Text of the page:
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Near West Liberty in Logan County, Ohio — The American Midwest (Great Lakes)
 

A Castle as a Farmhouse

They Lived Long on the Land

 
 
A Castle as a Farmhouse Marker image. Click for full size.
Photographed By Joel Seewald, October 12, 2019
1. A Castle as a Farmhouse Marker
Inscription.  
Construction of this stone mansion was begun in 1864 by General Abram Sanders Piatt (1821-1908). Finished in 1871, it replaced an earlier frame house where Abram had lived with his first wife Hannah and their children before her death in 1861 and his service in the Civil War. Named Mac-A-Cheek, the new castle-like dwelling was occupied by Abram and his second wife Eleanor, his younger children, domestic workers and farm laborers.

Not only a home, Mac-A-Cheek served as the hub of an evolving industrial, commercial and agricultural complex consisting of over 1,000 acres of tenant farms, merchant and custom mills and metal working shops. Like all farm houses of its day, it was the processing center for agricultural products: butter, cheese, meat, vegetables and fruit. In the basement was a large kitchen adjacent to several storage rooms containing the produce grown for family consumption.

Following Abram's death, his son William and wife Julia moved into Mac-A-Cheek where they supplemented their income by opening the house to tourists. This house, with its surrounding 80 acres is still owned by members of the Piatt
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family who continue to regard it as "home."

I follow the plow in the furrow,
    Turning over the rich mellow earth;
While green corn goes waving and flashing,
    As rejoicing with me in its mirth.
The rich soil is teeming with blessings,
    While I'm toiling its rich fruit outpours;
Its fullness of treasures surrounds me,
    'Mid the roses that bloom at the door.

            Gen. A. Sanders Piatt, date unknown

". . . Born in the city General Piatt was bred in the country. He was a son of the soil."
    Ben Piatt Runkle, "Abram Sanders Piatt," West Liberty Banner, March 26, 1908
 
Erected by Ohio Humanities Council, The Mac-A-Cheek Foundation for the Humanities, Piatt Castles.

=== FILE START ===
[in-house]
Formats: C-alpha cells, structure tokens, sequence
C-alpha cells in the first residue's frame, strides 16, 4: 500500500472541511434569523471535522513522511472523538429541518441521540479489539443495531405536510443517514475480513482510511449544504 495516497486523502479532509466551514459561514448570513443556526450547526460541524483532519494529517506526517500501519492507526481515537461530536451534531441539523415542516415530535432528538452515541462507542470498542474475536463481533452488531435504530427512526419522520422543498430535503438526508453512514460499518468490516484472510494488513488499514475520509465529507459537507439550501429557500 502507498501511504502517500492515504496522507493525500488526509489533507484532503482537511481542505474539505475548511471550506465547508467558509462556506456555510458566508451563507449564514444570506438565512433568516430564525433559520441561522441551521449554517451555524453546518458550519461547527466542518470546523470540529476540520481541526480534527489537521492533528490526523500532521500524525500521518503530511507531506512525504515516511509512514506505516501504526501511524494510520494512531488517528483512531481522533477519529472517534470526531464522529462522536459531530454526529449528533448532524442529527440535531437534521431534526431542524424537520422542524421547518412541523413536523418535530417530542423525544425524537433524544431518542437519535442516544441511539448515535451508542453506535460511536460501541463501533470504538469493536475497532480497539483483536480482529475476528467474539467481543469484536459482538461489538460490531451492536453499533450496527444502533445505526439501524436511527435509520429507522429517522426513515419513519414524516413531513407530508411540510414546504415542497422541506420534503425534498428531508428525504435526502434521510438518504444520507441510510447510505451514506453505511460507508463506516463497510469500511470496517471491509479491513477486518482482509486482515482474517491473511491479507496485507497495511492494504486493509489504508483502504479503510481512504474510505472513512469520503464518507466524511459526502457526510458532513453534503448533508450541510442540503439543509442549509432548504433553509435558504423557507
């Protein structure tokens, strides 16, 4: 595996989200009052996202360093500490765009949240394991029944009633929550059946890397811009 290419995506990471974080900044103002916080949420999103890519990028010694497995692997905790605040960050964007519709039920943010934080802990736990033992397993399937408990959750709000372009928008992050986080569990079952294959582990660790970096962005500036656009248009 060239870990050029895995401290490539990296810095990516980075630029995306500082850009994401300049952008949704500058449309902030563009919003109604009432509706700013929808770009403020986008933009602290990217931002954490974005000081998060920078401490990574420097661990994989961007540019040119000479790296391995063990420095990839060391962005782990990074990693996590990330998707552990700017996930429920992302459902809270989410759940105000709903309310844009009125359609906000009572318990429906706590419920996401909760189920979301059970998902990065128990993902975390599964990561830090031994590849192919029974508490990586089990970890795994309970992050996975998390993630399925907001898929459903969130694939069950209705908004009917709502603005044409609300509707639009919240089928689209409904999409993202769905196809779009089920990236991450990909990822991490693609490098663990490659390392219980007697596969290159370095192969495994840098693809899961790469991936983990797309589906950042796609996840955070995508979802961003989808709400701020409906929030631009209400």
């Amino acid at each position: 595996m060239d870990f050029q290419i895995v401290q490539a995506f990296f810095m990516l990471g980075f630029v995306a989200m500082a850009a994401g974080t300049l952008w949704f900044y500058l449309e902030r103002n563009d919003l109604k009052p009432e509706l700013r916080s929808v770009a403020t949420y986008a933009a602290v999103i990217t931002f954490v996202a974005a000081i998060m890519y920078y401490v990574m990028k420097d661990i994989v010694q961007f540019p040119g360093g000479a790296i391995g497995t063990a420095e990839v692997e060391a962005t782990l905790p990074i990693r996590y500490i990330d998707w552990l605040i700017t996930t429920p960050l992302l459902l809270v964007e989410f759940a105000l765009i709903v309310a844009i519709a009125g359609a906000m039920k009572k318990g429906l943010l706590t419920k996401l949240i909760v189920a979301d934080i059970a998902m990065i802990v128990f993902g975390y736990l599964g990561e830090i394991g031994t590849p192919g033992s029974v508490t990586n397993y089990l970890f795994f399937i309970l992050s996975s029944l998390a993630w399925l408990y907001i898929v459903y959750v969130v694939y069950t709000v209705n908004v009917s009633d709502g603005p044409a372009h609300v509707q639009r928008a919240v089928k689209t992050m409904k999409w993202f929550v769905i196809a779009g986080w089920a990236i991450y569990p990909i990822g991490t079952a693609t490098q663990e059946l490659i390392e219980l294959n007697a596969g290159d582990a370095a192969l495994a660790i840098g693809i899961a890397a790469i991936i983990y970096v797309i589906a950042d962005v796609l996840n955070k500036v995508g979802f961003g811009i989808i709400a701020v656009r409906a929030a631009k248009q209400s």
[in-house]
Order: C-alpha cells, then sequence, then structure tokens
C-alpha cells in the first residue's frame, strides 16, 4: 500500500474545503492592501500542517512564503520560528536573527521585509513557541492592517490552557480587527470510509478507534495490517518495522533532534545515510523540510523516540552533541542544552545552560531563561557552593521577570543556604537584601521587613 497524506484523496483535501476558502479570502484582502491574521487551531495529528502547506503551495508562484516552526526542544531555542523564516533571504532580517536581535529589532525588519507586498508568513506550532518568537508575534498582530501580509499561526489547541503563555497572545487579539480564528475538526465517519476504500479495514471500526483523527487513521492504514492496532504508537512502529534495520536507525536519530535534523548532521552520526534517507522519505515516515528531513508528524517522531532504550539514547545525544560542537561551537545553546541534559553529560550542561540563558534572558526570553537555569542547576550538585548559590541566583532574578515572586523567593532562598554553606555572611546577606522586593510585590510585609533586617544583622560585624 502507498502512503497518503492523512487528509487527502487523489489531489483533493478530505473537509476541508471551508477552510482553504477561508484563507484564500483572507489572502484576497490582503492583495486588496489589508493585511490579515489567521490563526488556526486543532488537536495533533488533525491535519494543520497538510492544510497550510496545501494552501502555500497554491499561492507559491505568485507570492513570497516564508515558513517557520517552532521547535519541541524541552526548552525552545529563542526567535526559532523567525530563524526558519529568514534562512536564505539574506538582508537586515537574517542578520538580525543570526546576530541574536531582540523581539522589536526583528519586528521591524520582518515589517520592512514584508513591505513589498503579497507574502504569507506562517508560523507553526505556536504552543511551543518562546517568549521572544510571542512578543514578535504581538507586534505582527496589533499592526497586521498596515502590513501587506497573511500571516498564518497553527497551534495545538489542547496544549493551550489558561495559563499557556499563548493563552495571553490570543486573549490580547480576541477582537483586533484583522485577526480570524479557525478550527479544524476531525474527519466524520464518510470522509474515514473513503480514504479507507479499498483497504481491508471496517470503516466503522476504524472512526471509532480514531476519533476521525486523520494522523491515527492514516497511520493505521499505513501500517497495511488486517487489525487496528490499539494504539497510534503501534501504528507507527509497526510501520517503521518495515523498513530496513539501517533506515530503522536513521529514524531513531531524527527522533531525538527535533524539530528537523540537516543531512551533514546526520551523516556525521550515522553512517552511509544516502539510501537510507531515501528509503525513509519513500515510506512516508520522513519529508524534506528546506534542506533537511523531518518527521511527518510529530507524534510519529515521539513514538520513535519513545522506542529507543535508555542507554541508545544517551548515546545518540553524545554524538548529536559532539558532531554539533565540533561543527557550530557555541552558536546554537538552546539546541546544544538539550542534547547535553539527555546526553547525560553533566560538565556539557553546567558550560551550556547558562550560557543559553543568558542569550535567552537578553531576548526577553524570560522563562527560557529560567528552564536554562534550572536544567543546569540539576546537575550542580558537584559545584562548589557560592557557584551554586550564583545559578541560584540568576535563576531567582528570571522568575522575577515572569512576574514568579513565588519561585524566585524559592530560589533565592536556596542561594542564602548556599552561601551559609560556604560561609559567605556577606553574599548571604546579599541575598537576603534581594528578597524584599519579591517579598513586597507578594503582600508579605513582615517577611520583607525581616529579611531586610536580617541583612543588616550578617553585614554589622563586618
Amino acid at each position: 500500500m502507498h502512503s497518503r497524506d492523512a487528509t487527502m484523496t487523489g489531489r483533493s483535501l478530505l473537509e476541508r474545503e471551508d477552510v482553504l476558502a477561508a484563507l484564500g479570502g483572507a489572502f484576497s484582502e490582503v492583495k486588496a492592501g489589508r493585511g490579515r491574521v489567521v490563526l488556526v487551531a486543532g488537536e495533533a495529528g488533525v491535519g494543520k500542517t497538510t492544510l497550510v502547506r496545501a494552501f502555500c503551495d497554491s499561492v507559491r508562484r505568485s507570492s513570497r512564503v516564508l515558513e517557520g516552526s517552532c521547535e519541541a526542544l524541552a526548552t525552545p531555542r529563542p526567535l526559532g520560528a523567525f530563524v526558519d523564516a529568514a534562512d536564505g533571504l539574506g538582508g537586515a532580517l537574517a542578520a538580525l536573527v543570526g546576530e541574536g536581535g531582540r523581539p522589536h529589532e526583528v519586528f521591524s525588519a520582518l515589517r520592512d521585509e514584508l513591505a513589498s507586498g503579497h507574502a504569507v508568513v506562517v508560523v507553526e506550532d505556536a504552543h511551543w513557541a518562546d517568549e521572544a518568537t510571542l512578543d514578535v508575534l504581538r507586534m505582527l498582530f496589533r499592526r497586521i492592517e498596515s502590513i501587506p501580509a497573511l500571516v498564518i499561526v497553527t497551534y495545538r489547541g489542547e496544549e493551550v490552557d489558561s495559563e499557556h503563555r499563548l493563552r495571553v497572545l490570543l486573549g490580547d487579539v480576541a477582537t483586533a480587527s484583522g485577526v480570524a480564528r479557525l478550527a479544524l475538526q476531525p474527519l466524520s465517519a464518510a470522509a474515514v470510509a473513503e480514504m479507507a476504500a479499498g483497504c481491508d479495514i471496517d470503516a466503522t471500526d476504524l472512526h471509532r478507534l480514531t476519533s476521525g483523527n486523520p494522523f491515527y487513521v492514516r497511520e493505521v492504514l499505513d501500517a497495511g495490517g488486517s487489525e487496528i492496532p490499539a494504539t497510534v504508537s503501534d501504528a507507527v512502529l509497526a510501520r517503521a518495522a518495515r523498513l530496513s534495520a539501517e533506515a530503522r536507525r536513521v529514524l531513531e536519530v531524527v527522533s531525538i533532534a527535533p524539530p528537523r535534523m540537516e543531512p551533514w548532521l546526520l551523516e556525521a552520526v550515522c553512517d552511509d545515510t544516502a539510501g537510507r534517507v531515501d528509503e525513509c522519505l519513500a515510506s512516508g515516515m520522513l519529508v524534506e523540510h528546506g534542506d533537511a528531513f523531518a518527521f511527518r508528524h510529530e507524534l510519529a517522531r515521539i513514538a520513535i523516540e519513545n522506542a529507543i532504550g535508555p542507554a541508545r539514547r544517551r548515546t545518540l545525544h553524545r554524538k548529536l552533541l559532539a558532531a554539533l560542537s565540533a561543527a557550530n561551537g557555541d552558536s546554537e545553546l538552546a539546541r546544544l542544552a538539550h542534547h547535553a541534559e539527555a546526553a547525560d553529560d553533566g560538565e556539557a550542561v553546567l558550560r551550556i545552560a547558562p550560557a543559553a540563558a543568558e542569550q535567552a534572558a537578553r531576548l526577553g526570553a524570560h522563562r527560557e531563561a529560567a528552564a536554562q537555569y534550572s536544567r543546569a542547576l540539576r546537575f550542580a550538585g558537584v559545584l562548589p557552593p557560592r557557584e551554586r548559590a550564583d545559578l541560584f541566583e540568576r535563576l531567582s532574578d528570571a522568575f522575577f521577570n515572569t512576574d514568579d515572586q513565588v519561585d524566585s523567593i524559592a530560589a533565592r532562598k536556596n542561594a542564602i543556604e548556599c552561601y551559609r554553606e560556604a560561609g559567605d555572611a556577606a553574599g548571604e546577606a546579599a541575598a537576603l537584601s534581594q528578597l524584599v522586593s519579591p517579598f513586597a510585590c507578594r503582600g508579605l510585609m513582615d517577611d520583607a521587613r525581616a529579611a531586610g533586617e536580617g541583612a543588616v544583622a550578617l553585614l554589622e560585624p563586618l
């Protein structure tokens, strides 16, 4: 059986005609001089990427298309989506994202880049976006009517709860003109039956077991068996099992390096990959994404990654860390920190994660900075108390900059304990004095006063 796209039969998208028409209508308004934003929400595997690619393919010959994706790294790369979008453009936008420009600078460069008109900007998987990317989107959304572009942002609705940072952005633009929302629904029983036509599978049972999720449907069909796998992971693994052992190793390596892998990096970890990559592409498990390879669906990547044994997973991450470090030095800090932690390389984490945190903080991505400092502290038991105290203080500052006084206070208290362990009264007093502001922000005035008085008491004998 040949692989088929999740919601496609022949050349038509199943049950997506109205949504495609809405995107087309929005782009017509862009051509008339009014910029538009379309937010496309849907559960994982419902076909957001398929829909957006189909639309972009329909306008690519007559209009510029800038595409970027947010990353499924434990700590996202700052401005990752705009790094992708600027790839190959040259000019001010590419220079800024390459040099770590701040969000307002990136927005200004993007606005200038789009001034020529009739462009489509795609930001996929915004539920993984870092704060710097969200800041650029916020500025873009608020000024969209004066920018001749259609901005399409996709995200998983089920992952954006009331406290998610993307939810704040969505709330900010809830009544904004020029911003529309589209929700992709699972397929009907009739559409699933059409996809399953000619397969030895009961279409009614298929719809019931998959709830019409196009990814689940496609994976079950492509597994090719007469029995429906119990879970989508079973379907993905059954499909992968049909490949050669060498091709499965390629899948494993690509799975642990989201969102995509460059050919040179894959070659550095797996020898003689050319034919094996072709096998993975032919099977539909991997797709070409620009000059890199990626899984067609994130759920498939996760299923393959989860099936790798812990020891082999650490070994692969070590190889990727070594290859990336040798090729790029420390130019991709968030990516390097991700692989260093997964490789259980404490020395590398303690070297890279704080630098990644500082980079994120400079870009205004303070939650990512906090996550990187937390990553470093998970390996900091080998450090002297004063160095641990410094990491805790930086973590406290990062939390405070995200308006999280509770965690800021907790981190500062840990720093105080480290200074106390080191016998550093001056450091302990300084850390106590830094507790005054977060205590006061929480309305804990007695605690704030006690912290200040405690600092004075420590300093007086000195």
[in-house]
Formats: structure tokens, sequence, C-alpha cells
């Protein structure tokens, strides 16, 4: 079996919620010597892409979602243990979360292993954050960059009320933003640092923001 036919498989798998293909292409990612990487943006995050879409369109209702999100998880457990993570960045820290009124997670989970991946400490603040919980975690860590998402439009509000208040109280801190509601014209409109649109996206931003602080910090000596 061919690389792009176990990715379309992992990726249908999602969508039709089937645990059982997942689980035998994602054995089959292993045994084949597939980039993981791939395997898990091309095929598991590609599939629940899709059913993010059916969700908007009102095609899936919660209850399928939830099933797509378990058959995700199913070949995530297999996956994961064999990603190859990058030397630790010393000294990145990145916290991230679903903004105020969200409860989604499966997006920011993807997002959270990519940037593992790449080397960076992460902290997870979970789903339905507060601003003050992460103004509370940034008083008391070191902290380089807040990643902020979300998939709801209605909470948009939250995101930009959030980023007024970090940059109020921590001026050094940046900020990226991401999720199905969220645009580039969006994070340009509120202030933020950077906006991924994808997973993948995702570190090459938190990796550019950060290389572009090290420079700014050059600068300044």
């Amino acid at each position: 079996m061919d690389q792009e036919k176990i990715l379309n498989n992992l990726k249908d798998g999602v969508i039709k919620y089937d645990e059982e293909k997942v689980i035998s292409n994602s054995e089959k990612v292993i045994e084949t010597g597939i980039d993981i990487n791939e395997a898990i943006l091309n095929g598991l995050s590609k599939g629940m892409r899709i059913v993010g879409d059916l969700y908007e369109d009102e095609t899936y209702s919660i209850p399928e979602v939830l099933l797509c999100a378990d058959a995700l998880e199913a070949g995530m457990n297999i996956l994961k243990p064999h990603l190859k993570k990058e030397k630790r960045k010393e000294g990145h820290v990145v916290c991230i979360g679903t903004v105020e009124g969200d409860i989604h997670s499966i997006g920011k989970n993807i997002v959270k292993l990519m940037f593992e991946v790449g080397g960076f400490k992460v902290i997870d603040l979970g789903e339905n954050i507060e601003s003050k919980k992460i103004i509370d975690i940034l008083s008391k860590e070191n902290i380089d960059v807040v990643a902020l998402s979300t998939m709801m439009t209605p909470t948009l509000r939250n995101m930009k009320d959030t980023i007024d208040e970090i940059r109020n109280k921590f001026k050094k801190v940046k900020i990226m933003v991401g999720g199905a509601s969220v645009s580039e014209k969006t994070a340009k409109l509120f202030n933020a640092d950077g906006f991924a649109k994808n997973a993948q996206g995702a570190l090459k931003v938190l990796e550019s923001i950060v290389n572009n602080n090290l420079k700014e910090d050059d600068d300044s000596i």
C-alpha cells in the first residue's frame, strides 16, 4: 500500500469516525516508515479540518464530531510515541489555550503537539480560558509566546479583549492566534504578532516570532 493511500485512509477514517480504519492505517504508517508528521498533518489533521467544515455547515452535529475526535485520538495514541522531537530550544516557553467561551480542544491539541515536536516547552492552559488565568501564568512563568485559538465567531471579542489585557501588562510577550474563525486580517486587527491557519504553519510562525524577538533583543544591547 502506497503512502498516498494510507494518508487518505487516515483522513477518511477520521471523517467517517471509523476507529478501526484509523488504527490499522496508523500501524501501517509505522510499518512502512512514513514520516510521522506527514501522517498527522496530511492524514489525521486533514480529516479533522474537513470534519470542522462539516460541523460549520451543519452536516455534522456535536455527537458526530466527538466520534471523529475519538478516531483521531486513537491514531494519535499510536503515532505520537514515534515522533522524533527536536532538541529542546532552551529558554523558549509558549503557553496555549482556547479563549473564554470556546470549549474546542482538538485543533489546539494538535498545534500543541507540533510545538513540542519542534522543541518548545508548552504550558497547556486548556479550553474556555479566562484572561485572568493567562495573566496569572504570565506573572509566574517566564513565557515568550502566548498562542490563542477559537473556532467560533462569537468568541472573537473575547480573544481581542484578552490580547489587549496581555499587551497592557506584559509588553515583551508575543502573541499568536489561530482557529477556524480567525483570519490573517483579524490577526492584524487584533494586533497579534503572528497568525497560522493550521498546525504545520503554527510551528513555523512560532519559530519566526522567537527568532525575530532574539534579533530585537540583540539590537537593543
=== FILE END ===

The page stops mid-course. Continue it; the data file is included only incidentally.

Topics. This historical marker is listed in these topic lists: AgricultureArchitectureIndustry & Commerce. A significant historical date for this entry is March 26, 1908.
 
Location. 40° 15.059′ N, 83° 43.609′ W. Marker is near West Liberty, Ohio, in Logan County. Marker can be reached from Township Road 47, 0.1 miles south of Ohio Route 245. Marker is next to the Mac-A-Cheek Castle, which is about 700 feet from Township Road 47. Touch for map. Marker is at or near this postal address: 10051 Township Road 47, West Liberty OH 43357, United States of America. Touch for directions.
 
Other nearby markers. At least 8 other markers are within walking distance
A Castle as a Farmhouse Marker — left image image. Click for full size.
2. A Castle as a Farmhouse Marker — left image
"Gen. A.S. Piatt is one of Logan County's most successful farmers and his broad acres to the number of 600 spread out over the Mac-a-cheek valley, a veritable garden spot, and his home is a stone mansion of stately architecture."
    "Gen. A. S. Piatt for Governor," Bellefontaine Examiner, 1902
of this marker. Over a Century of Tours (here, next to this marker); Who's in the Dog House? (a few steps from this marker); Let's Play (a few steps from this marker); Industry on the Macacheek (a few steps from this marker); From Generation to Generation (a few steps from this marker); Storing the Crops, Livestock and Machinery (within shouting distance of this marker); The Barn at Mac-A-Cheek Castle (within shouting distance of this marker); The Broad and Fertile Acres (within shouting distance of this marker). Touch for a list and map of all markers in West Liberty.
 
Also see . . .  Piatt Castles. Wikipedia article (Submitted on January 14, 2020, by Joel Seewald of Madison Heights, Michigan.) 
 
A Castle as a Farmhouse Marker — middle images image. Click for full size.
3. A Castle as a Farmhouse Marker — middle images
Left: Abram Piatt's desk inside Mac-A-Cheek Castle
Right: As an innovator, Abram wrote articles for the Logan County Agricultural Society and as a Grange Master, he served as a leader in the local agricultural community.
"to Luther Smith Esq., President Logan County Agricultural Society: DEAR SIR:--In replying to your request to make a few suggestions in regard to breeding and rearing farm stock, . . . A. SANDERS PIATT"
    Tenth Annual Report of the Ohio Board of Agriculture, 1855
A Castle as a Farmhouse Marker — upper right image image. Click for full size.
4. A Castle as a Farmhouse Marker — upper right image
Mac-A-Cheek "Castle" was built with stone quarried from the Piatt land and wood sawn in the Piatt mill. Abram and Eleanor Piatt enjoyed horticulture and enhanced their home with a conservatory and flower garden.
A Castle as a Farmhouse Marker — lower right image image. Click for full size.
5. A Castle as a Farmhouse Marker — lower right image
Abram's earlier house was moved to another location on the property where it was the farm house of Abran's son Kentucky Ben and subsequent generations of Piatts.
A Castle as a Farmhouse Marker image. Click for full size.
Photographed By Joel Seewald, October 12, 2019
6. A Castle as a Farmhouse Marker
 
 
Credits. This page was last revised on January 23, 2020. It was originally submitted on January 14, 2020, by Joel Seewald of Madison Heights, Michigan. This page has been viewed 230 times since then and 21 times this year. Photos:   1, 2, 3, 4, 5, 6. submitted on January 14, 2020, by Joel Seewald of Madison Heights, Michigan.

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Jun. 20, 2024